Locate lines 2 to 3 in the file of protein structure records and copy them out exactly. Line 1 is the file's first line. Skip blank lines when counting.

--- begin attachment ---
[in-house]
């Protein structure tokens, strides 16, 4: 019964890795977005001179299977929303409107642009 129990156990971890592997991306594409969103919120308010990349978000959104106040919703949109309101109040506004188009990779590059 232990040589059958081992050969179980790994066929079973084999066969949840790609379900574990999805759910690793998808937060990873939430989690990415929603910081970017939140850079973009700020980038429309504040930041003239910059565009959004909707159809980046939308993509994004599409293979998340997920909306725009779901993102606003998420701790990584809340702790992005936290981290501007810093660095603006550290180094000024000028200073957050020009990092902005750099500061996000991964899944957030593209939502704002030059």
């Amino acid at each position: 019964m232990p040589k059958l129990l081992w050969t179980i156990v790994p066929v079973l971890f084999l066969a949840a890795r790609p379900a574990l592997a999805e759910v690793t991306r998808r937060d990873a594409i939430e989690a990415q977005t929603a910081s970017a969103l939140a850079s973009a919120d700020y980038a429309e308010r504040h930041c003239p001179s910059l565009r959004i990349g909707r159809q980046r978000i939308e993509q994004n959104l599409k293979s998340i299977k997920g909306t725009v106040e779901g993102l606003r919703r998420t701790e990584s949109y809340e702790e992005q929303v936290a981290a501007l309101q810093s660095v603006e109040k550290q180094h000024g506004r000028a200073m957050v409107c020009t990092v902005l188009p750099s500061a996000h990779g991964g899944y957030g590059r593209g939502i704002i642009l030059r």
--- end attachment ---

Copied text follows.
């Protein structure tokens, strides 16, 4: 019964890795977005001179299977929303409107642009 129990156990971890592997991306594409969103919120308010990349978000959104106040919703949109309101109040506004188009990779590059 232990040589059958081992050969179980790994066929079973084999066969949840790609379900574990999805759910690793998808937060990873939430989690990415929603910081970017939140850079973009700020980038429309504040930041003239910059565009959004909707159809980046939308993509994004599409293979998340997920909306725009779901993102606003998420701790990584809340702790992005936290981290501007810093660095603006550290180094000024000028200073957050020009990092902005750099500061996000991964899944957030593209939502704002030059």
């Amino acid at each position: 019964m232990p040589k059958l129990l081992w050969t179980i156990v790994p066929v079973l971890f084999l066969a949840a890795r790609p379900a574990l592997a999805e759910v690793t991306r998808r937060d990873a594409i939430e989690a990415q977005t929603a910081s970017a969103l939140a850079s973009a919120d700020y980038a429309e308010r504040h930041c003239p001179s910059l565009r959004i990349g909707r159809q980046r978000i939308e993509q994004n959104l599409k293979s998340i299977k997920g909306t725009v106040e779901g993102l606003r919703r998420t701790e990584s949109y809340e702790e992005q929303v936290a981290a501007l309101q810093s660095v603006e109040k550290q180094h000024g506004r000028a200073m957050v409107c020009t990092v902005l188009p750099s500061a996000h990779g991964g899944y957030g590059r593209g939502i704002i642009l030059r």